I did not have time to respond to every notebook in that short time period, but I came very close--even with adding the picture-taking time.  The remainder were completed during planning time, and I was able to quickly assess who had not turned in a notebook or had not written a question on a post it.  The students also learned the skill of being specific when asking for feedback.  And post it notes are fun.  In fact, next time I'll discuss another activity in which I used sticky notes for gathering evidence.  Unfortunately, these activities have depleted my supply of sticky notes.  I'm not sure there is one left to use as a reminder note to buy more.  That's just another day in the life at the SPMS Literacy Workshop.

Sunday, August 5, 2012

Literacy Learning--What a Difference One Summer Can Make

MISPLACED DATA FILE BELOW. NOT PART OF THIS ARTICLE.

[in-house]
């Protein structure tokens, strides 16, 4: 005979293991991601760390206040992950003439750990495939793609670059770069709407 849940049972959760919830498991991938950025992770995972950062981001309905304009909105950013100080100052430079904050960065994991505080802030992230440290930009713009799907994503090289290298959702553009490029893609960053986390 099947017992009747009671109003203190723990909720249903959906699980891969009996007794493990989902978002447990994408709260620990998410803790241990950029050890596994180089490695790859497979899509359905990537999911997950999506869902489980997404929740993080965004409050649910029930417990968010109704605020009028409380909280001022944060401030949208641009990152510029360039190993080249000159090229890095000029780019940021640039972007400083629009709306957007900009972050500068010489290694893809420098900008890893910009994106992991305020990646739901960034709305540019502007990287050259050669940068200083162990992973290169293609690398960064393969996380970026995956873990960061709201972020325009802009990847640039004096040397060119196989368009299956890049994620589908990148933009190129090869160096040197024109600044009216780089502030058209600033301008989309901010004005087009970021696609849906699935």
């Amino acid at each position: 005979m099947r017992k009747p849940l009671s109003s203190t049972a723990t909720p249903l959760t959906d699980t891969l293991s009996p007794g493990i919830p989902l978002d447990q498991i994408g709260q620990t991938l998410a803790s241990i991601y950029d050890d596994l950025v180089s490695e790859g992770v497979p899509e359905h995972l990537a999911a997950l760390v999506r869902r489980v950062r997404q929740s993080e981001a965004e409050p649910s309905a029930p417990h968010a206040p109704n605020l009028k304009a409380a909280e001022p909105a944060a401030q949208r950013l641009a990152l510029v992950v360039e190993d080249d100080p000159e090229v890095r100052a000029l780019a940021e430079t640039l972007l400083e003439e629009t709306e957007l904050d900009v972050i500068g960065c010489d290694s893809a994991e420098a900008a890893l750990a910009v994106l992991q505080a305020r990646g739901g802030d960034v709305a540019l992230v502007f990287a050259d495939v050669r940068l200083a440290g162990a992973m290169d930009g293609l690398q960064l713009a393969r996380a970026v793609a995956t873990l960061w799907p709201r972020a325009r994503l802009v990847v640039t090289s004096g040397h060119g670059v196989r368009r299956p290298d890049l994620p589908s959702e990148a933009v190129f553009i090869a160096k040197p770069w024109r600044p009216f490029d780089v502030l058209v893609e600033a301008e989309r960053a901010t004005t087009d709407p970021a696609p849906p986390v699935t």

As I prepare to start a new school year this week I am in a good position to reflect on what the summer has taught me about best practices in the classroom.  Being a student for the last year, including two summers, has made me appreciate the varied ways in which my professors have delivered instruction or guided my learning.  This summer has presented me with several educational opportunities including being a facilitator, a researcher, a creator, and a student.  In my program and since this journey began, I have seen each experience overlap and intertwine with another, making theory and practice come together in profound, mind-boggling ways.  While the purpose of this writing is primarily to reflect on my formal coursework, other events and adventures have also added to my learning and have a worthwhile place in my end-of-summer and course reflection.